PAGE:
What seems to be missing is the fact that if the new plan wasn’t cheaper and the old, County plan was hated, get over it, go forward and accept that sewers don’t come cheap. Tri-W would have been a whole lot cheaper if not for the multiple lawsuits against it – totally preventable if people had been paying attention when they should have been. And the County’s plan now, while cheaper per month, it a LOT more expensive after the 40 years is paid off.

The one and only reason the CSD was formed was the “Cheaper, Better, Faster” lie of $38.50 a month compared to the $80-90 a month County plan, to state anything else is just stupid. Do you really think that anyone would have voted in “Local control” if the lie had been exposed before the election? Hell NO! People vote their wallets and almost nothing else matters.

And remember, It was the County that created the problem in the first place by allowing the houses to be built, knowing full well that they were non complying.

And another thing, want to blame the voters for not paying attention? How about blaming the Tribune for not writing a single thing about the mess for three years while the original ponding plan fizzled out and morphed into a plan that by the counties own TAC and 6 million dollars vetted as dead last in choices for a sewer.

Nice try to point the finger elsewhere. People asleep at the wheel are as much at fault as are others. The town had every chance to go to CSD meetings to follow the project’s progress and to comment. They chose not to.

Maybe you don’t realize that the cost goes down on projects when more people pay into it? Of course this many years of delay has made it really expensive. Thank all the lawsuits for that. Also, we can’t fix the problems from the 70s and 80s. Had the county been crystal ball smart in those years, a gravity sewer would have been built as the houses went in. We’d have had housing prices just like Morro Bay!

Sorry, I know people that had kids in the middle school and they HATED the County’s project being so close to the school, as they could never get any straight answers on project parameters and they didn’t like the chlorine storage.

The Tri-W sewer was dead last because it was clear that half the town didn’t want it there – in 2005 anyway, so the TAC steered clear. Where were these location haters in 2000?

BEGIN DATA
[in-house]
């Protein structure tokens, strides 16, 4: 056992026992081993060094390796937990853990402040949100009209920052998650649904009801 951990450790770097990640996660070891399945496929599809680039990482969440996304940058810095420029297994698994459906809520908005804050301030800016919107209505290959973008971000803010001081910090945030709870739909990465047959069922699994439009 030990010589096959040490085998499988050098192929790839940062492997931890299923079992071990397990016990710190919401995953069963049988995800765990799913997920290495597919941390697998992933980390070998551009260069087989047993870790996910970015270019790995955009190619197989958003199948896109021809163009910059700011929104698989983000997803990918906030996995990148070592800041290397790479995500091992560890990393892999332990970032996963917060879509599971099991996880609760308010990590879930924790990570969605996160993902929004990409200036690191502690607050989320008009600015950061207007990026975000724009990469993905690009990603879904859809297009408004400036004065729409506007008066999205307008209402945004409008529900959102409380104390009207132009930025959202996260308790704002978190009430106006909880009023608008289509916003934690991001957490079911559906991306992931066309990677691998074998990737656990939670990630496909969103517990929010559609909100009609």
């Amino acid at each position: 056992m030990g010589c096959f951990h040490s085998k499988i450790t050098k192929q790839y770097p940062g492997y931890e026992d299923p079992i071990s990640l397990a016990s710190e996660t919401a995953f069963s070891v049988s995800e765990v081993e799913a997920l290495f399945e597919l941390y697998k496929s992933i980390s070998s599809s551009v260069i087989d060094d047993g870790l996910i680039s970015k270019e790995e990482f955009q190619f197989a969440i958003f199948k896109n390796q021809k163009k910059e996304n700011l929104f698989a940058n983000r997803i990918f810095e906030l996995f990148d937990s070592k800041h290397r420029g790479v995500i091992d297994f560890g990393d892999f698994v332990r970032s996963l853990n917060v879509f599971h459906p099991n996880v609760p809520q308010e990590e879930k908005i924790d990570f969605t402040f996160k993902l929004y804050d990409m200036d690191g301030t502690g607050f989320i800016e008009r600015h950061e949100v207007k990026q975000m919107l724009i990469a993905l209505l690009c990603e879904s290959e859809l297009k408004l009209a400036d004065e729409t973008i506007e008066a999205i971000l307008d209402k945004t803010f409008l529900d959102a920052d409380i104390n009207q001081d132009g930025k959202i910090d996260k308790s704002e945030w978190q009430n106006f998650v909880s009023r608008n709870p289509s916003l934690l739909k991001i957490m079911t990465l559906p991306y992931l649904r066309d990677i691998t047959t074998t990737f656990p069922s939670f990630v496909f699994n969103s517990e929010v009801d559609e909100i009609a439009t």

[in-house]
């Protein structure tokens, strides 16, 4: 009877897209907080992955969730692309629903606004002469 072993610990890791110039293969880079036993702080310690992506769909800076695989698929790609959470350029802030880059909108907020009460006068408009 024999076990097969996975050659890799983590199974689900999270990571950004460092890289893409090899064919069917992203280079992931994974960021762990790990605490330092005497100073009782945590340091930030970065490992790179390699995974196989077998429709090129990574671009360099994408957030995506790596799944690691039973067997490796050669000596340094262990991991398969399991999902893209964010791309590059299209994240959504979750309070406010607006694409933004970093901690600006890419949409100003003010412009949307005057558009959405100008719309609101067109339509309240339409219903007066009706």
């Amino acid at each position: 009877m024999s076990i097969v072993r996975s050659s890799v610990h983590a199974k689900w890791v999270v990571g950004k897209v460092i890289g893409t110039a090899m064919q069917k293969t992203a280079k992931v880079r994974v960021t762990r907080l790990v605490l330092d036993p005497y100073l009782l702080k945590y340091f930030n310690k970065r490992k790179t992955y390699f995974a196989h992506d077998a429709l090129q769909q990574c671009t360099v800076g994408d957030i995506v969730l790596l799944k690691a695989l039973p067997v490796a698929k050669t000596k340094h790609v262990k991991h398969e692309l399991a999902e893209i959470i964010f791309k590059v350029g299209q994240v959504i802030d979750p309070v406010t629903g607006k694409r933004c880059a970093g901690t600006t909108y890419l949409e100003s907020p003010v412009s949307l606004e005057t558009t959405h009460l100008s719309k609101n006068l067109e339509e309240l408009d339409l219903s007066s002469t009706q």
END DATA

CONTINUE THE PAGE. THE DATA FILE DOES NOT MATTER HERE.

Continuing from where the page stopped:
Another bullshit answer. Go read the TAC Worst for more reasons than I’ll list here. The TriW plant failed because of ineptitude at all levels.

Oh feel free to list them. I have already read every TAC report.

But you haven’t addressed the main point: People needed to speak up in 2000 to avoid getting what they supposedly didn’t want. The TAC is johnny-come-lately to this situation.

Oh, you want to blame the voters? You mean the ones that were lied to in their official voter pamphlet?

Should we have executed to entire population of Germany or Japan?

I was there (F) YOU!

Nice language Vagabond.

Did you go to any CSD meetings after it was formed? Go look in the mirror and answer that question. Then forgive yourself for not accepting your part in this, then let the anger go.

I have NO idea what you mean by that last sentence of yours.

Thank you Joe for your thoughtful article. And thank you for filling in gaps in the reporting of last Friday’s event. Do we know yet if the creditors will accept these terms that the judge deemed as a fair and reasonable plan? I am surprised that Cal Coast ran no story on it as they pick up so many other stories that concern Los Osos.

I’ll just add that it was Taxpayers’ Watch that eliminated the debts of prior LOCSD attorney Burke, Williams, Sorenson, and prior LOCSD contractor Montgomery, Watson, Harza.

Also, the wastewater project may never come back to the LOCSD. I asked Bruce Gibson last Thursday at Office Hours if the offer the State Water Resources Control Board made during the meeting to grant the SRF funds – namely to drop the interest rate on their money further if the County agreed to keep the project – was still on the table. It is and it is being considered by the County and the SWRCB.

The part even those hating the mid-town project can’t deny: Salt water intrusion has advanced all these years with no wastewater project to support meaningful water conservation – something that we might have had WITH a project.

Thanks for having the guts to write about this.